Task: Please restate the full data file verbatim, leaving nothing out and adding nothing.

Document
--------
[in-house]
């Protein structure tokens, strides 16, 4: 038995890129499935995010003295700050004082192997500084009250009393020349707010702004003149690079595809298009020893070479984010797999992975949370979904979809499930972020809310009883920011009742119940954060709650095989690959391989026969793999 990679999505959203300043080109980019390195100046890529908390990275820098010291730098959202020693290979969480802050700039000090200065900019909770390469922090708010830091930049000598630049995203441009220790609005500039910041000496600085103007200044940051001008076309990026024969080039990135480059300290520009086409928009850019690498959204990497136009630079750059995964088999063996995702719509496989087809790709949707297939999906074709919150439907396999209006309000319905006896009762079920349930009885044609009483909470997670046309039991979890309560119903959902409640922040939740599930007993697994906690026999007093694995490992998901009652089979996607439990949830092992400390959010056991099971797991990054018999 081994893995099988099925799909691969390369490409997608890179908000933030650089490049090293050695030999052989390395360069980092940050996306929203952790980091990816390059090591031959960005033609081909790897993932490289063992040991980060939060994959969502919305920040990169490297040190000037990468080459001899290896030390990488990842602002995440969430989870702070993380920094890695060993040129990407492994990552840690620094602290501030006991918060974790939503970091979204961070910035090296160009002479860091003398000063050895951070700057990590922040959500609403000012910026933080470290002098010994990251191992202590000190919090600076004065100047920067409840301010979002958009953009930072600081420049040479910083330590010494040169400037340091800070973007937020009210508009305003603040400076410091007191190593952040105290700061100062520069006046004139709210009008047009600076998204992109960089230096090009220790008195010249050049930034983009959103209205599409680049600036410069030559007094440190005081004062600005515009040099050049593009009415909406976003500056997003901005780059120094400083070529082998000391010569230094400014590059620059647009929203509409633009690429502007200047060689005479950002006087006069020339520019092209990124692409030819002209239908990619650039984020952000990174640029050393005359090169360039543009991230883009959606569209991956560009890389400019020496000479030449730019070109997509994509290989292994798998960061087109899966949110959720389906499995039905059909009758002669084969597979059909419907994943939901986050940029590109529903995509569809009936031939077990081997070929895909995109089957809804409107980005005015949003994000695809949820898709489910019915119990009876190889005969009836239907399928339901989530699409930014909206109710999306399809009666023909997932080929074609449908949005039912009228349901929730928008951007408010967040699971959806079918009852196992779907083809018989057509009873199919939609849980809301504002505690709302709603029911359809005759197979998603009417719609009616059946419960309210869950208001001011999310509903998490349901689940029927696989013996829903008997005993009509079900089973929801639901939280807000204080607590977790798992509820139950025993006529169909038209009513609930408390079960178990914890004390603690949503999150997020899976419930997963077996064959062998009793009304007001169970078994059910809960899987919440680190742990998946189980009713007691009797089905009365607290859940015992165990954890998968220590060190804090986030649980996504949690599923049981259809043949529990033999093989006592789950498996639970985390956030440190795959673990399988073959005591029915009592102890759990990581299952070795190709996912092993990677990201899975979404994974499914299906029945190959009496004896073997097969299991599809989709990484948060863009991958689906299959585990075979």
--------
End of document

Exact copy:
[in-house]
């Protein structure tokens, strides 16, 4: 038995890129499935995010003295700050004082192997500084009250009393020349707010702004003149690079595809298009020893070479984010797999992975949370979904979809499930972020809310009883920011009742119940954060709650095989690959391989026969793999 990679999505959203300043080109980019390195100046890529908390990275820098010291730098959202020693290979969480802050700039000090200065900019909770390469922090708010830091930049000598630049995203441009220790609005500039910041000496600085103007200044940051001008076309990026024969080039990135480059300290520009086409928009850019690498959204990497136009630079750059995964088999063996995702719509496989087809790709949707297939999906074709919150439907396999209006309000319905006896009762079920349930009885044609009483909470997670046309039991979890309560119903959902409640922040939740599930007993697994906690026999007093694995490992998901009652089979996607439990949830092992400390959010056991099971797991990054018999 081994893995099988099925799909691969390369490409997608890179908000933030650089490049090293050695030999052989390395360069980092940050996306929203952790980091990816390059090591031959960005033609081909790897993932490289063992040991980060939060994959969502919305920040990169490297040190000037990468080459001899290896030390990488990842602002995440969430989870702070993380920094890695060993040129990407492994990552840690620094602290501030006991918060974790939503970091979204961070910035090296160009002479860091003398000063050895951070700057990590922040959500609403000012910026933080470290002098010994990251191992202590000190919090600076004065100047920067409840301010979002958009953009930072600081420049040479910083330590010494040169400037340091800070973007937020009210508009305003603040400076410091007191190593952040105290700061100062520069006046004139709210009008047009600076998204992109960089230096090009220790008195010249050049930034983009959103209205599409680049600036410069030559007094440190005081004062600005515009040099050049593009009415909406976003500056997003901005780059120094400083070529082998000391010569230094400014590059620059647009929203509409633009690429502007200047060689005479950002006087006069020339520019092209990124692409030819002209239908990619650039984020952000990174640029050393005359090169360039543009991230883009959606569209991956560009890389400019020496000479030449730019070109997509994509290989292994798998960061087109899966949110959720389906499995039905059909009758002669084969597979059909419907994943939901986050940029590109529903995509569809009936031939077990081997070929895909995109089957809804409107980005005015949003994000695809949820898709489910019915119990009876190889005969009836239907399928339901989530699409930014909206109710999306399809009666023909997932080929074609449908949005039912009228349901929730928008951007408010967040699971959806079918009852196992779907083809018989057509009873199919939609849980809301504002505690709302709603029911359809005759197979998603009417719609009616059946419960309210869950208001001011999310509903998490349901689940029927696989013996829903008997005993009509079900089973929801639901939280807000204080607590977790798992509820139950025993006529169909038209009513609930408390079960178990914890004390603690949503999150997020899976419930997963077996064959062998009793009304007001169970078994059910809960899987919440680190742990998946189980009713007691009797089905009365607290859940015992165990954890998968220590060190804090986030649980996504949690599923049981259809043949529990033999093989006592789950498996639970985390956030440190795959673990399988073959005591029915009592102890759990990581299952070795190709996912092993990677990201899975979404994974499914299906029945190959009496004896073997097969299991599809989709990484948060863009991958689906299959585990075979």